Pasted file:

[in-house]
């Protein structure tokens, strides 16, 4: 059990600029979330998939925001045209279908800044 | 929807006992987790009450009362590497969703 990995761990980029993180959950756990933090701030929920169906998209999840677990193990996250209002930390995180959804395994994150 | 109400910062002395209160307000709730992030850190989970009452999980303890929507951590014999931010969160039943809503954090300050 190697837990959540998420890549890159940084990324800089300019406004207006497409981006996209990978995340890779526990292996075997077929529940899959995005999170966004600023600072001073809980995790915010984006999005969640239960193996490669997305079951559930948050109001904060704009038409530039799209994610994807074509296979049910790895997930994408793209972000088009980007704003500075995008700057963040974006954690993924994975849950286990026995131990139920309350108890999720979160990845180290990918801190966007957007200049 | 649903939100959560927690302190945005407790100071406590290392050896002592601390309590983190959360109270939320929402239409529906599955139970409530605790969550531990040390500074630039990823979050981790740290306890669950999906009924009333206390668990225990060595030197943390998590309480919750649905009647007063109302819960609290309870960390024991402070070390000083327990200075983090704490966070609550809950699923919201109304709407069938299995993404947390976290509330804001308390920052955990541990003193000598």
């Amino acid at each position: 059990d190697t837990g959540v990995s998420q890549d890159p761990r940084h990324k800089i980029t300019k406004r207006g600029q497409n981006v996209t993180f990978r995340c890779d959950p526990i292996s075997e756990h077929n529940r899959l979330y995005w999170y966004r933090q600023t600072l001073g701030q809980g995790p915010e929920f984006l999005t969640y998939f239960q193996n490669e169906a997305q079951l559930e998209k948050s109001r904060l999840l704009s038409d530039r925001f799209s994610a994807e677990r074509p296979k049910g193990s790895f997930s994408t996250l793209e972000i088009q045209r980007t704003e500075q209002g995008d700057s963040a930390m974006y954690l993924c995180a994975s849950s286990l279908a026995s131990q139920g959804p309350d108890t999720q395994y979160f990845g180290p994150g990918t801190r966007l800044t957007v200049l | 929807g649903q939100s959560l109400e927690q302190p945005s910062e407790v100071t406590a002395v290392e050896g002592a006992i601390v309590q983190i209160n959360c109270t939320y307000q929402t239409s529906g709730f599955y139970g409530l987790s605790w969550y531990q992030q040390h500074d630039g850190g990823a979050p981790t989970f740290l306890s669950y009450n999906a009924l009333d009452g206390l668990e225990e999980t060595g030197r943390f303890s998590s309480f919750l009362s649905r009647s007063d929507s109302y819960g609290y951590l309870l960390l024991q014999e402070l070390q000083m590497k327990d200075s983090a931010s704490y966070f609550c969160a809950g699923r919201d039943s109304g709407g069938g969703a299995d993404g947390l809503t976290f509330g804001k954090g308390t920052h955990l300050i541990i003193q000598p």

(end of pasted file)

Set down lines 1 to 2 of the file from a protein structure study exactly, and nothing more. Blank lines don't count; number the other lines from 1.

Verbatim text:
[in-house]
């Protein structure tokens, strides 16, 4: 059990600029979330998939925001045209279908800044 | 929807006992987790009450009362590497969703 990995761990980029993180959950756990933090701030929920169906998209999840677990193990996250209002930390995180959804395994994150 | 109400910062002395209160307000709730992030850190989970009452999980303890929507951590014999931010969160039943809503954090300050 190697837990959540998420890549890159940084990324800089300019406004207006497409981006996209990978995340890779526990292996075997077929529940899959995005999170966004600023600072001073809980995790915010984006999005969640239960193996490669997305079951559930948050109001904060704009038409530039799209994610994807074509296979049910790895997930994408793209972000088009980007704003500075995008700057963040974006954690993924994975849950286990026995131990139920309350108890999720979160990845180290990918801190966007957007200049 | 649903939100959560927690302190945005407790100071406590290392050896002592601390309590983190959360109270939320929402239409529906599955139970409530605790969550531990040390500074630039990823979050981790740290306890669950999906009924009333206390668990225990060595030197943390998590309480919750649905009647007063109302819960609290309870960390024991402070070390000083327990200075983090704490966070609550809950699923919201109304709407069938299995993404947390976290509330804001308390920052955990541990003193000598």